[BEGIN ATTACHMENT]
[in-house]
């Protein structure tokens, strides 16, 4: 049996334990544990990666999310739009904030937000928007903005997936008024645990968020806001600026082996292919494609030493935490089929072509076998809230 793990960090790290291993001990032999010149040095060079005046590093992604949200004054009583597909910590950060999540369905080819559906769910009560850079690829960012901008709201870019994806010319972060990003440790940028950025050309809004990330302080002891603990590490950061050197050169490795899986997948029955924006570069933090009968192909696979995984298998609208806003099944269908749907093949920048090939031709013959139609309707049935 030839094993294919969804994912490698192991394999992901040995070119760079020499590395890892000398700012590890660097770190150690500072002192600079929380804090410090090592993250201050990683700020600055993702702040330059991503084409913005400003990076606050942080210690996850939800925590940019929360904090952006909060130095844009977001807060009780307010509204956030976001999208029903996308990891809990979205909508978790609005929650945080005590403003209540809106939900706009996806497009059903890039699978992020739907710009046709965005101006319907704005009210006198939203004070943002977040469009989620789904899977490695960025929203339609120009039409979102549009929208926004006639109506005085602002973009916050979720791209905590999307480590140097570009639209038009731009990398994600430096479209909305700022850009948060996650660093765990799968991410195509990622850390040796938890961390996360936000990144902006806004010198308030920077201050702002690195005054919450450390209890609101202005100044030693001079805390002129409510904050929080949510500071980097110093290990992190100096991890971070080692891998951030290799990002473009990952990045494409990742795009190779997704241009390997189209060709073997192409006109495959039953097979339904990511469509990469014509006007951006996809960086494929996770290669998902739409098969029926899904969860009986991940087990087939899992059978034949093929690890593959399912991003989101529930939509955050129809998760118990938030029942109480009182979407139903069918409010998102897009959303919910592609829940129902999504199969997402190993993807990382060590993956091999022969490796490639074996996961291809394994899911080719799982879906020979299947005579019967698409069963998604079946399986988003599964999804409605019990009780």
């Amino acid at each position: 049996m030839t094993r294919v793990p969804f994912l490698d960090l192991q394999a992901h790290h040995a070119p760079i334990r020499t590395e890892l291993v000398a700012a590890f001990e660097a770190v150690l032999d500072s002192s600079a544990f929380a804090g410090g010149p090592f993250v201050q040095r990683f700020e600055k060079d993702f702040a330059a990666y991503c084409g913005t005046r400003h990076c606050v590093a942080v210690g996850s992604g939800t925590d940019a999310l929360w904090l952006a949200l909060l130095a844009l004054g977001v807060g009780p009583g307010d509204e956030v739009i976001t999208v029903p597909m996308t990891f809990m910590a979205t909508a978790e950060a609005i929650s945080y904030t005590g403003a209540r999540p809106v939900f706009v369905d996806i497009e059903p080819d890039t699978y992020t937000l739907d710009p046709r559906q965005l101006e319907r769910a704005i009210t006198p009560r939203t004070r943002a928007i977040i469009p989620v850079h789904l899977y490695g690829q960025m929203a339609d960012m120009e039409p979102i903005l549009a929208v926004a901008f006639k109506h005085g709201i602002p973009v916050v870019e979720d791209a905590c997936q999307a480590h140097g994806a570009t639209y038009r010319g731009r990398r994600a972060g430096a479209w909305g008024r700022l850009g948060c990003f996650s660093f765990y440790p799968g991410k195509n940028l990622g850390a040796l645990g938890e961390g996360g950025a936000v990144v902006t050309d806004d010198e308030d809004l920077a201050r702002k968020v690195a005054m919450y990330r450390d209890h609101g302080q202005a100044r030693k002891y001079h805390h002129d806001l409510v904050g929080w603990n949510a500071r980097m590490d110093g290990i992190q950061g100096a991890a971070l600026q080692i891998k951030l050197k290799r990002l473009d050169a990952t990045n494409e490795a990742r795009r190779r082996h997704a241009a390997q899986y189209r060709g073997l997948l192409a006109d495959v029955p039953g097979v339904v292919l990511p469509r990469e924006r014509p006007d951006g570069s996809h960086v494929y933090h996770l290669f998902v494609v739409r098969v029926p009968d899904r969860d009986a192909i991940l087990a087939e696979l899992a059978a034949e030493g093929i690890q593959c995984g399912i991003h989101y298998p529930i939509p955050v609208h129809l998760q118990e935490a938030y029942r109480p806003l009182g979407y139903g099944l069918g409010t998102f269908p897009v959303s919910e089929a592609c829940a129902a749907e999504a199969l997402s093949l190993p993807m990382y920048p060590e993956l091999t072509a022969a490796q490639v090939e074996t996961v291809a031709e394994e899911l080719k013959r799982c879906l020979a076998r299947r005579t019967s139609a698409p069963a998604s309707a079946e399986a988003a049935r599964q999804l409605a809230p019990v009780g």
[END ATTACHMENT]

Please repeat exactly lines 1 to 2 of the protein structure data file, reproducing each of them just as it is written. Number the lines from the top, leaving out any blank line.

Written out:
[in-house]
């Protein structure tokens, strides 16, 4: 049996334990544990990666999310739009904030937000928007903005997936008024645990968020806001600026082996292919494609030493935490089929072509076998809230 793990960090790290291993001990032999010149040095060079005046590093992604949200004054009583597909910590950060999540369905080819559906769910009560850079690829960012901008709201870019994806010319972060990003440790940028950025050309809004990330302080002891603990590490950061050197050169490795899986997948029955924006570069933090009968192909696979995984298998609208806003099944269908749907093949920048090939031709013959139609309707049935 030839094993294919969804994912490698192991394999992901040995070119760079020499590395890892000398700012590890660097770190150690500072002192600079929380804090410090090592993250201050990683700020600055993702702040330059991503084409913005400003990076606050942080210690996850939800925590940019929360904090952006909060130095844009977001807060009780307010509204956030976001999208029903996308990891809990979205909508978790609005929650945080005590403003209540809106939900706009996806497009059903890039699978992020739907710009046709965005101006319907704005009210006198939203004070943002977040469009989620789904899977490695960025929203339609120009039409979102549009929208926004006639109506005085602002973009916050979720791209905590999307480590140097570009639209038009731009990398994600430096479209909305700022850009948060996650660093765990799968991410195509990622850390040796938890961390996360936000990144902006806004010198308030920077201050702002690195005054919450450390209890609101202005100044030693001079805390002129409510904050929080949510500071980097110093290990992190100096991890971070080692891998951030290799990002473009990952990045494409990742795009190779997704241009390997189209060709073997192409006109495959039953097979339904990511469509990469014509006007951006996809960086494929996770290669998902739409098969029926899904969860009986991940087990087939899992059978034949093929690890593959399912991003989101529930939509955050129809998760118990938030029942109480009182979407139903069918409010998102897009959303919910592609829940129902999504199969997402190993993807990382060590993956091999022969490796490639074996996961291809394994899911080719799982879906020979299947005579019967698409069963998604079946399986988003599964999804409605019990009780």